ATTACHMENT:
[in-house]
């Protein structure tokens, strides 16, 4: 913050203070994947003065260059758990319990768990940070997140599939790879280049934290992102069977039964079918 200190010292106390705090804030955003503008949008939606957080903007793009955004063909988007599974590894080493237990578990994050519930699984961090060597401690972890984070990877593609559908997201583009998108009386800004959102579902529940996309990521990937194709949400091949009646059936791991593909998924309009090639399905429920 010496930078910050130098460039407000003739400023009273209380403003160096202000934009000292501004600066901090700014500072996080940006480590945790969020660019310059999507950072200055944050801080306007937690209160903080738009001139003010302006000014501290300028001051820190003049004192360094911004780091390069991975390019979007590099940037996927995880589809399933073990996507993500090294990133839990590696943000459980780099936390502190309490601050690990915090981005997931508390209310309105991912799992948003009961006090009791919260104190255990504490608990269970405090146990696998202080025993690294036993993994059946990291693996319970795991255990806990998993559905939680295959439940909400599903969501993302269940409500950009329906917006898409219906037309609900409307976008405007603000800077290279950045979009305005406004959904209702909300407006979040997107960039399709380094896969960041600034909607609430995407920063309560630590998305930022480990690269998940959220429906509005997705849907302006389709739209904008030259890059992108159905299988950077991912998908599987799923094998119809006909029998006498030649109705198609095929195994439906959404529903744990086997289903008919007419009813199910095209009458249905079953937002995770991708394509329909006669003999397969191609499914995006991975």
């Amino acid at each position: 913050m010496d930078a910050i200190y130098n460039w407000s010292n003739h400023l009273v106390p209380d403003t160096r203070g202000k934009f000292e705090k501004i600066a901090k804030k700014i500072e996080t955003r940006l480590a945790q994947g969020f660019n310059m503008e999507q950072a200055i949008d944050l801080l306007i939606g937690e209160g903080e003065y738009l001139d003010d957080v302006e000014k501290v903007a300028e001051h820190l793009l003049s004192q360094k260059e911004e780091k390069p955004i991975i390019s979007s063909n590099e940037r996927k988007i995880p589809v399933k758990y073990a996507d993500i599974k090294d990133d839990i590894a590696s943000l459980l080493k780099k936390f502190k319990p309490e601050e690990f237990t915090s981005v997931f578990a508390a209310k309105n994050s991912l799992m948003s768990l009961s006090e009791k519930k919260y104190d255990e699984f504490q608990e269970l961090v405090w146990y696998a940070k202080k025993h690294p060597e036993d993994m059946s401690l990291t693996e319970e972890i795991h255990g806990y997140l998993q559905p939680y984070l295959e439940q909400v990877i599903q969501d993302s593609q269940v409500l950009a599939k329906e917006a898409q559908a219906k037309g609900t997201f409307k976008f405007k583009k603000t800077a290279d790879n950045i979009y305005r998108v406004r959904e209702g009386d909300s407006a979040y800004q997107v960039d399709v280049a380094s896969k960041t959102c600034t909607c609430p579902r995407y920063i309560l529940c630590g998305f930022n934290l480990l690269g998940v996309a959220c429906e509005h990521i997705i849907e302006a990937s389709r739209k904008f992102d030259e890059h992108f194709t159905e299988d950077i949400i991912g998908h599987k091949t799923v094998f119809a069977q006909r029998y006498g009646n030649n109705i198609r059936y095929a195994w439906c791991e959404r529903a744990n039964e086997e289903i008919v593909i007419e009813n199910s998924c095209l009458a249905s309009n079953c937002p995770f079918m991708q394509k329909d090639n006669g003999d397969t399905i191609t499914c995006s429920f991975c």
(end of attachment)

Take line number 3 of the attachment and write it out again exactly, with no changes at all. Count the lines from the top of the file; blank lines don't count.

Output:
């Amino acid at each position: 913050m010496d930078a910050i200190y130098n460039w407000s010292n003739h400023l009273v106390p209380d403003t160096r203070g202000k934009f000292e705090k501004i600066a901090k804030k700014i500072e996080t955003r940006l480590a945790q994947g969020f660019n310059m503008e999507q950072a200055i949008d944050l801080l306007i939606g937690e209160g903080e003065y738009l001139d003010d957080v302006e000014k501290v903007a300028e001051h820190l793009l003049s004192q360094k260059e911004e780091k390069p955004i991975i390019s979007s063909n590099e940037r996927k988007i995880p589809v399933k758990y073990a996507d993500i599974k090294d990133d839990i590894a590696s943000l459980l080493k780099k936390f502190k319990p309490e601050e690990f237990t915090s981005v997931f578990a508390a209310k309105n994050s991912l799992m948003s768990l009961s006090e009791k519930k919260y104190d255990e699984f504490q608990e269970l961090v405090w146990y696998a940070k202080k025993h690294p060597e036993d993994m059946s401690l990291t693996e319970e972890i795991h255990g806990y997140l998993q559905p939680y984070l295959e439940q909400v990877i599903q969501d993302s593609q269940v409500l950009a599939k329906e917006a898409q559908a219906k037309g609900t997201f409307k976008f405007k583009k603000t800077a290279d790879n950045i979009y305005r998108v406004r959904e209702g009386d909300s407006a979040y800004q997107v960039d399709v280049a380094s896969k960041t959102c600034t909607c609430p579902r995407y920063i309560l529940c630590g998305f930022n934290l480990l690269g998940v996309a959220c429906e509005h990521i997705i849907e302006a990937s389709r739209k904008f992102d030259e890059h992108f194709t159905e299988d950077i949400i991912g998908h599987k091949t799923v094998f119809a069977q006909r029998y006498g009646n030649n109705i198609r059936y095929a195994w439906c791991e959404r529903a744990n039964e086997e289903i008919v593909i007419e009813n199910s998924c095209l009458a249905s309009n079953c937002p995770f079918m991708q394509k329909d090639n006669g003999d397969t399905i191609t499914c995006s429920f991975c």